To evaluate the likelihood that the Battersea Laser Therapy Clinic achieves 90% one-year smoking cessation success rates.


10 volunteer smokers with a strong desire to quit and a willingness to attend the Laser Therapy clinic for treatment were recruited by advertisement at St George's Hospital, Tooting. All the subjects were first of all interviewed by Jonathan Foulds in order to check that they were appropriate to refer to the Laser Therapy Clinic (ie highly motivated healthy smokers who would be willing to attend follow-up appointments).


A main subject characteristics are presented in the table. All the subjects stated that their desire to stop smoking was "quite strong" or "very strong", and every one of them had tried before. None of them had any serious concurrent medical problems. As indicated by the range of cigarettes per day and expired carbon monoxide, the sample included both light and quite heavy smokers. Generally, they were a fairly typical group of smokers' clinic clients.

Main Subject Characteristics

Number male/ female: 4/6
Mean Age (range): 34 (18-60)
Mean number of cigarettes per day (range): 20 (7-35)
Mean expired carbon monoxide (range): 16 (5-26)
Mean number of years of smoking (range): 17 (3-40)
Strength of desire to quit (0-4, 4=very strong): 3.6 (3-4)
Mean number of previous attempts to quit (range): 5 (1-20)


Once the subjects agreed to participate, an appointment was made for them to attend the Laser Therapy Clinic. It was arranged that in addition to attending the clinic they would be contacted by Jonathan Foulds one week after their "quit date" and then again in 2-3 months time in order to monitor progress. Subjects who claimed to be abstinent were asked to validate this by providing a measure of expired carbon-monoxide with a concentration of less than 10 parts per million.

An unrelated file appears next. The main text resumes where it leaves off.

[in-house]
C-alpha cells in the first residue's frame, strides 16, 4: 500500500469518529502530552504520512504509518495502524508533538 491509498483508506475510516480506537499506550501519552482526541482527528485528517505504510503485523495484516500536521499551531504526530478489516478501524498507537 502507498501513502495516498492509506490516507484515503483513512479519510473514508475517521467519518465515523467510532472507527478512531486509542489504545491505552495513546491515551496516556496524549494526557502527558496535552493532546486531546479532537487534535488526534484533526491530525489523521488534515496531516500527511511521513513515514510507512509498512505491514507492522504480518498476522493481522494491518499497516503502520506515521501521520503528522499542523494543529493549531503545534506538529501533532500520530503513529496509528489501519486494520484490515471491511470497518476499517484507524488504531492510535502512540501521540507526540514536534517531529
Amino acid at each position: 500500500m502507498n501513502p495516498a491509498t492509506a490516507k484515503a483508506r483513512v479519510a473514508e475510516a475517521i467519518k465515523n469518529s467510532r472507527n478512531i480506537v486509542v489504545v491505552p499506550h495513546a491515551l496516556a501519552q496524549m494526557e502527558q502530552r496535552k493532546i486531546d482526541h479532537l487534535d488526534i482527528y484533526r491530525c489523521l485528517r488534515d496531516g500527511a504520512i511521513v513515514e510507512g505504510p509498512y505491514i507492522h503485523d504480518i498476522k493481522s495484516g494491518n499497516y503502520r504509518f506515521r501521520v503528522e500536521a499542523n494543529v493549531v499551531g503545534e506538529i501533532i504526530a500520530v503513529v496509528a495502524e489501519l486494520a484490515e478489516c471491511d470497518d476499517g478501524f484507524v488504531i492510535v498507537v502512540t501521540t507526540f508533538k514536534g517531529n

Participation: All of the subjects attended the clinic at least once (range = 1-4 visits).

Smoking Cessation: At one week follow-up 3 of the 10 subjects had stopped smoking and not had a puff during the previous week. All had appropriately low expired carbon monoxide levels (6, 6 and 4 ppm). Of the other seven subjects one managed four days without a cigarette, three managed two days and three only managed to abstain for one day.
At 2-3 month follow-up only two subjects continued to abstain. All of the other subjects were smoking on a daily basis. Interestingly, the two who managed to abstain were by far the lightest smokers in the group. They had been smoking only 7 and 10 cigarettes per day over the past few years, and had expired carbon-monoxide levels of only 5 and 6 ppm at the pre-quit assessment interview.

Withdrawal Symptoms: Several of the subjects reported that they had experienced nicotine withdrawal symptoms and craving during the first week. For example, one subject said "I had a lot of craving, I was in a foul mood, felt miserable and restless. I had poor sleep and dreamt about smoking." Another commented, "They claimed I'd have no craving or irritability. I was disappointed because I was craving for a cigarette as soon as I left the clinic and felt very irritable... no different to previous times".